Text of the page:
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Benefits: The major advantage of aluminum in ship building is its strength to density ratio. Aluminum has high tensile strength with less weight, which results in lowering the weight of the overall structure and thus reduce the fuel cost. When aluminum is exposed to air, a positive layer of oxide is formed on the surface which makes its corrosion resistant. Also, it is easily available in many standard forms as third most abundant metal, and can be transformed to all shapes

Disadvantages: i am seeking formal statements on what are some possible disadvantages of aluminum alloy as a replacement of steels in ship building.

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    Not sure if a boat would flex enough but aluminum will fatigue with any flex. Much harder to fabricate with aluminum. – paparazzo May 4 at 14:09
  • Makes a lighter craft. However this is only significant for small fishing boats, canoes, punts, where they are lifted out of the water by hand. I can see possible uses in warfare where weight may be critical. In normal use the main energy cost of shipping is water friction. A ship's weight is small compared to it's cargo's weight. Reducing a ship's weight to zero wouldn't change the operating costs. (You see references to ships traveling in ballast -- part of the cargo compartments are filled with water so that the ships handles properly.)
  • Expensive raw material.
  • Expensive fabrication. Requires special techniques to weld.
  • Flamnable. (See HMS Sheffield in the Falkland's war)
  • Corrodes rapidly in salt water. (In air or in fresh water aluminum skins over with an oxide layer. In salt water this layer doesn't form, or is removed as fast as it forms.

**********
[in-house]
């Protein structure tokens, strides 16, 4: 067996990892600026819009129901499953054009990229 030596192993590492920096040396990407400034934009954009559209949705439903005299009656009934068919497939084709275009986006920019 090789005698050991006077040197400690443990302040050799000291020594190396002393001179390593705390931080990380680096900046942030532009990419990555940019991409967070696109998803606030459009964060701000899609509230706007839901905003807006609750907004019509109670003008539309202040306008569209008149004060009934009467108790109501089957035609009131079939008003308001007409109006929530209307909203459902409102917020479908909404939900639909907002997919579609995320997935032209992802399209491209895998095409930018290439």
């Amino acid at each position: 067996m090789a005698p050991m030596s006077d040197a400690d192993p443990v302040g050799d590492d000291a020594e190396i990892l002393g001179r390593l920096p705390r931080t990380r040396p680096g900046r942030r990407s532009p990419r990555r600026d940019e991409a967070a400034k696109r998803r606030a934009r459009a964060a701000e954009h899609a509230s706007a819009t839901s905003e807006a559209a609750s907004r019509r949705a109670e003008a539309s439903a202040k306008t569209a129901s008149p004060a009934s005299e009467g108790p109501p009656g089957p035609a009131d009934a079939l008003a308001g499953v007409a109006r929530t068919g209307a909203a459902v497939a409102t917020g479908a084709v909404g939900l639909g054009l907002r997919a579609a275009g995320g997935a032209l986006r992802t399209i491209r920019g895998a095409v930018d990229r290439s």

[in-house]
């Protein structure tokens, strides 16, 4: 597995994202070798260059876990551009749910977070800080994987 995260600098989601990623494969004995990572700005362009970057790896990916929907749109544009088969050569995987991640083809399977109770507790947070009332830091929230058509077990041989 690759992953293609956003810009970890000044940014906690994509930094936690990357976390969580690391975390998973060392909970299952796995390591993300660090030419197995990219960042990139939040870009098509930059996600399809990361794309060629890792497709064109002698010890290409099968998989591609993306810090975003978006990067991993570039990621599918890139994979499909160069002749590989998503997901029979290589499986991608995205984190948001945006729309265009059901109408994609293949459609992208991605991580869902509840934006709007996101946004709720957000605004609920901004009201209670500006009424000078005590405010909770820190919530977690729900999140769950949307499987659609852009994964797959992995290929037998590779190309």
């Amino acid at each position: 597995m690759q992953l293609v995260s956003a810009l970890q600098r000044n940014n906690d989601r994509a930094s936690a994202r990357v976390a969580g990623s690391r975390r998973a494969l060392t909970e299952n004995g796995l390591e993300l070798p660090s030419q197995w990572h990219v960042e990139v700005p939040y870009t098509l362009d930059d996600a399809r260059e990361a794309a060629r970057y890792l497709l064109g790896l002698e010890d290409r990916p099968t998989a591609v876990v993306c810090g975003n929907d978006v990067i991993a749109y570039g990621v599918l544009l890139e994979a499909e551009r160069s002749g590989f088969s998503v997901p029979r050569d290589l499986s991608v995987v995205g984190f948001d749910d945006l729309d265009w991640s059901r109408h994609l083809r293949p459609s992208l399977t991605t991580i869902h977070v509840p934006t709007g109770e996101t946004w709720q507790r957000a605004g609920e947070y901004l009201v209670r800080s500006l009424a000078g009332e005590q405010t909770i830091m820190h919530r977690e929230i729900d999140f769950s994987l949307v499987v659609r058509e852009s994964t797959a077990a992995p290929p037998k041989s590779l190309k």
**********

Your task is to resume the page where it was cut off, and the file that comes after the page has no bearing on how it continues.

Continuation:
• Softer than steel. Parts exposed to casual friction (freight moving) would wear faster.
  • The always accurate Wikipedia says this about the HMS Sheffield: "The sinking of Sheffield is sometimes blamed on a superstructure made wholly or partially from aluminium, the melting point and ignition temperature of which are significantly lower than those of steel. However, this is incorrect as Sheffield's superstructure was made entirely of steel." – Wasabi May 3 at 17:39

Marine aluminium is 100 times less prone to corrosion than steel. source link : (Not sure about Marine Aluminium vs stainless steel though) For Ships, strength to weight is ratio is not a big deal. But corrosion resistance is. Imagine a ship which doesn't get corrode even after 100 years.

Aluminum is much more expensive than steel. Note here that the dead weight of a ship is not an important factor in its cost of operation, which means that the weight savings achieved by buying aluminum instead of steel are not paid for by fuel savings.

The only arena in which the weight savings associated with building the hull of a boat out of aluminum are important are those in which the boat is loaded and unloaded from a trailer by muscle power.

Aluminium corrodes in seawater that is why it is used as sacrificial anodes on steel. It is more difficult to weld than steel and almost impossible to develop good mechanical properties in large weldments. Aluminium may not have ever been tested for toughness in the heavy sections (eg. 6 in.) needed for ships and I expect low toughness would result in ships breaking in half like the WW2 Liberty Ships....And it would be very difficult/expensive to cut thick plate sections for hull fabrication; You can shear or saw it but the logistics would be much more expensive than the torch cutting used for steel.

  • What ships, other than battleships and icebreakers, use 6" plate? Supertankers use about 1", and the vast majority of all shipping uses thinner stuff. But I can buy 12" al plate off the shelf, so I think it is a known quantity. And these folks don't seem to have problems cutting it. Outside the third world, Torch cutting isn't much used for ship plate production. – Phil Sweet May 4 at 3:11
  • They use ! " STEEL , that requires about 3" Al in plain hull plate. Heavier plate is used in the keel and along the top hull corners So I expect there where Al , 6" is a possible requirement. When you cut on a shear the plate must be moved to and manipulated for the shear, as the sheart is too massive to move. No problem for a couple plates, but a great expense if you are cutting hundreds of plates for a large hull.. – blacksmith37 May 7 at 3:03

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